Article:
Ron Kaye: Depending on the kindness of strangers

In the cynicism of our “Hollywood” mentality, we see all too often that what matters most is who you know, not what you know and who you are.

But in the moment-to-moment engagements of our daily lives, it sometimes matters more how we treat the people we don’t know, or hardly know, and how they treat us. It’s what gives a sense of intimacy, of community, of being part of something greater than ourselves in a vast, sprawling metropolis where so much that goes on seems cold and impersonal — heartless, even.

Those thoughts came into focus last Wednesday with the drama that unfolded when my wife left her purse on the Route 222 bus that dropped her off outside the Warner Bros. studio in Burbank, where she works.

You have to be pretty distracted to leave your purse on a bus, and she was.

Her car was in the shop. She was running late, worried about missing the Media District bus at the end of the Orange Line Busway in North Hollywood, thinking about all she had to do to get ready to leave town Thursday morning for a family event back East.

As she stood on the curb at Lankershim waiting for the interminably long light to change, she saw the Media District bus pulling away and fumed about how a key point of bus-subway connection for thousands of public-transit users could be designed in a way that maximized traffic flow for cars and penalized pedestrians.

So she waited and waited for the next Media District bus, shared her breakfast of strawberries and apples with a homeless man, and found out from others at the bus stop that the Media District bus she saw departing, the 9:17 a.m., was the last one until evening rush hour. She would have to take the airport bus and transfer to the Route 222 bus to get to work.

That threw her into a tizzy. It was well past 10 a.m. when she ran across Hollywood Way and barely caught the 222 that in due time dropped her off at Warner Bros.

As the bus pulled away, she reached for her purse to show her driver’s license to the security guard and realized there was no purse. No credit cards, no cash, no cell phone, no driver’s license.

“Oh, my God,” she thought, “no I.D. I’ll never be able to get on the plane tomorrow.”

That’s when I became a hero in my wife’s eyes.

“Catch the bus,” I said without a moment’s hesitation when she called in a panic to tell me she was cancelling all her credit cards and needed to get to the DMV since her passport was out of date.

“Catch the bus. You’ve got to catch the bus.”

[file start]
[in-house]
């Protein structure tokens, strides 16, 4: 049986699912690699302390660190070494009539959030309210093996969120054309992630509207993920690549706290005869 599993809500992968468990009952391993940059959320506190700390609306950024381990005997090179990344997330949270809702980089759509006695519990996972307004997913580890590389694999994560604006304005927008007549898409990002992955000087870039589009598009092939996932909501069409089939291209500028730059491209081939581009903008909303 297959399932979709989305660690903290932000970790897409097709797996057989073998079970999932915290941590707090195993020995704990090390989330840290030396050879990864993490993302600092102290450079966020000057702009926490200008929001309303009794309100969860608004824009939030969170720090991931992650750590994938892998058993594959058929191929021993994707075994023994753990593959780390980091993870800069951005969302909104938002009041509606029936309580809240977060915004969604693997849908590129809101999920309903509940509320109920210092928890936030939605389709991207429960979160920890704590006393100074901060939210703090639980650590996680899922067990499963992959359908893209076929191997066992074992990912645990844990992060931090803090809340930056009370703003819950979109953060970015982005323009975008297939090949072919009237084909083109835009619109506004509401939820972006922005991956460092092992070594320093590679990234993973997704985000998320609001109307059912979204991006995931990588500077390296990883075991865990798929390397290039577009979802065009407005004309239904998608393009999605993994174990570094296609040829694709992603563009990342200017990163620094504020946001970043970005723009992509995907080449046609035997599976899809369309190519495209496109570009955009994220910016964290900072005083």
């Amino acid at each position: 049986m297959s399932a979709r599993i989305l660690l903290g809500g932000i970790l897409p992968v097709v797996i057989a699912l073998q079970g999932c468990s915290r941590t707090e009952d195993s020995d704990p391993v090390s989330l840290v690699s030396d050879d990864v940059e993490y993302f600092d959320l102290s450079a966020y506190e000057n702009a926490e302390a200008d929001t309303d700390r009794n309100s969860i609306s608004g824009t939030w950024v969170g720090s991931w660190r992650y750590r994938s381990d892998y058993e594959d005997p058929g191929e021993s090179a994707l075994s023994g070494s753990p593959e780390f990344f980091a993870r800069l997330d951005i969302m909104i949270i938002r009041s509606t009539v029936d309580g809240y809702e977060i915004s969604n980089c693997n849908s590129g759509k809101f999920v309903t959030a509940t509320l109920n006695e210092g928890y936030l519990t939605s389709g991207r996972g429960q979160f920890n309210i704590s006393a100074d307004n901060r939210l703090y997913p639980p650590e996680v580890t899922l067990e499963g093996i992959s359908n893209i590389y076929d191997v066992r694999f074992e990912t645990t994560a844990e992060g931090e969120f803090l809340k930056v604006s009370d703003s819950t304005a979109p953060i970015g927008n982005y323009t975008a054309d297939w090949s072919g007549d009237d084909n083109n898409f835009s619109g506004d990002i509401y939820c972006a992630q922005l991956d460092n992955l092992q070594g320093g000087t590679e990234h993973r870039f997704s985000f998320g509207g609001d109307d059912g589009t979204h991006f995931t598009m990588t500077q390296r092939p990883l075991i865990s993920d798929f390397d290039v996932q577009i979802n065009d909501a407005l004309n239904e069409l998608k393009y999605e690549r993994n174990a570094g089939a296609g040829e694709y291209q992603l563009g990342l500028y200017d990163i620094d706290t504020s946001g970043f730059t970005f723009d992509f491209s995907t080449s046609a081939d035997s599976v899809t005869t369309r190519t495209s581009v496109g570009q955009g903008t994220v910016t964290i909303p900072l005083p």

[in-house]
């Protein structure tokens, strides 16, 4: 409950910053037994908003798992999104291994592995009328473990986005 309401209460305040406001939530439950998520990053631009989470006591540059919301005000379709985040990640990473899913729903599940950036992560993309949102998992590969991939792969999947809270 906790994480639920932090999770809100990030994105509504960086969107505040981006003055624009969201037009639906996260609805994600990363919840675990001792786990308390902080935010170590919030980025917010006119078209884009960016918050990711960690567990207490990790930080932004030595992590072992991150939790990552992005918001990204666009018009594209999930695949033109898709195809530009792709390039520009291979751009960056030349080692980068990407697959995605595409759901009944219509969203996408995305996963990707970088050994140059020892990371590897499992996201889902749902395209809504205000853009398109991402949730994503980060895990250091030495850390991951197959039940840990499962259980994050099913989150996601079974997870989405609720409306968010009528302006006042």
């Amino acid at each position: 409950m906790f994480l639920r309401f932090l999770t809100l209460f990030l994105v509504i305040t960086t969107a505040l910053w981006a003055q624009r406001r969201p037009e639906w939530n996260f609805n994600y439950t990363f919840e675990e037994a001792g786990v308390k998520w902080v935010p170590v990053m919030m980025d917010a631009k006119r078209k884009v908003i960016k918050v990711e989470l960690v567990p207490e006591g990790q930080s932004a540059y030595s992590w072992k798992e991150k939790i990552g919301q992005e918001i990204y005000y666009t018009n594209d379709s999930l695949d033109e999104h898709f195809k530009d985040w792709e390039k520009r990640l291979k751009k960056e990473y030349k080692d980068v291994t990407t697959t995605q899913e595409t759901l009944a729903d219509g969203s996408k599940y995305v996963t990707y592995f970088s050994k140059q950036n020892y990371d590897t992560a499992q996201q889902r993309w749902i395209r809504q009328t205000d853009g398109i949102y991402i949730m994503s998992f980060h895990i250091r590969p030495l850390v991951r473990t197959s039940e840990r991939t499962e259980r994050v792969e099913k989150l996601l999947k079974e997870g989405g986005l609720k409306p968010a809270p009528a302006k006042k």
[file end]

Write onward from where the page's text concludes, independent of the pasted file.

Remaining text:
It was like a slap across her face. How could she catch the bus? It was gone, off on its route. Her best friend at work didn’t have his car either.

It took some convincing, but another co-worker agreed to chase the bus wherever it was. So they ran out to her car and started down Barham in pursuit of the 222 bus while I checked the route it takes at

“The terminus for 222 is Hollywood and Highland,” I tell them when they call on her friend’s cell. “No, there’s another stop at Hawthorn, wherever that is.…”

They are weaving through traffic, driving madly in pursuit of Bus 222 when suddenly they see the street sign “Hawthorne” — and there’s the 222. They zip around the corner and swing in front of the bus so it can’t move.

The driver opens the door and says, “You’re the lady from Warner Bros. I thought I’d see you again.”

Some women on the bus found the purse and turned it over to the driver.

“Can I give you a big hug, I love you,” my wife gushes to her.

The hysteria of panic had become the hysteria of joy.

“I got it,” she tells me over the phone. “You won’t believe it, but I got my purse.”

Her story was a hit in her office. This is Hollywood and everybody loves a good story, especially one with a happy ending.

It’s a small incident that could happen to anyone. But there are a few points worthy of note, starting with the dysfunctional public transit system that keeps us driving alone in cars because service is so infrequent and connections so poor.

And there is the kindness shown to a homeless man, the kindness of passengers to a bewildered rider, the kindness of the women who turned in the purse and the kindness of the driver who knew the woman from Warner Bros. would come chasing her down.

It’s funny when you think about it — when so much is broken in our society these days that we are more than ever dependent on the kindness of strangers just to get through the day.

RON KAYE can be reached at Share your thoughts and stories with him.

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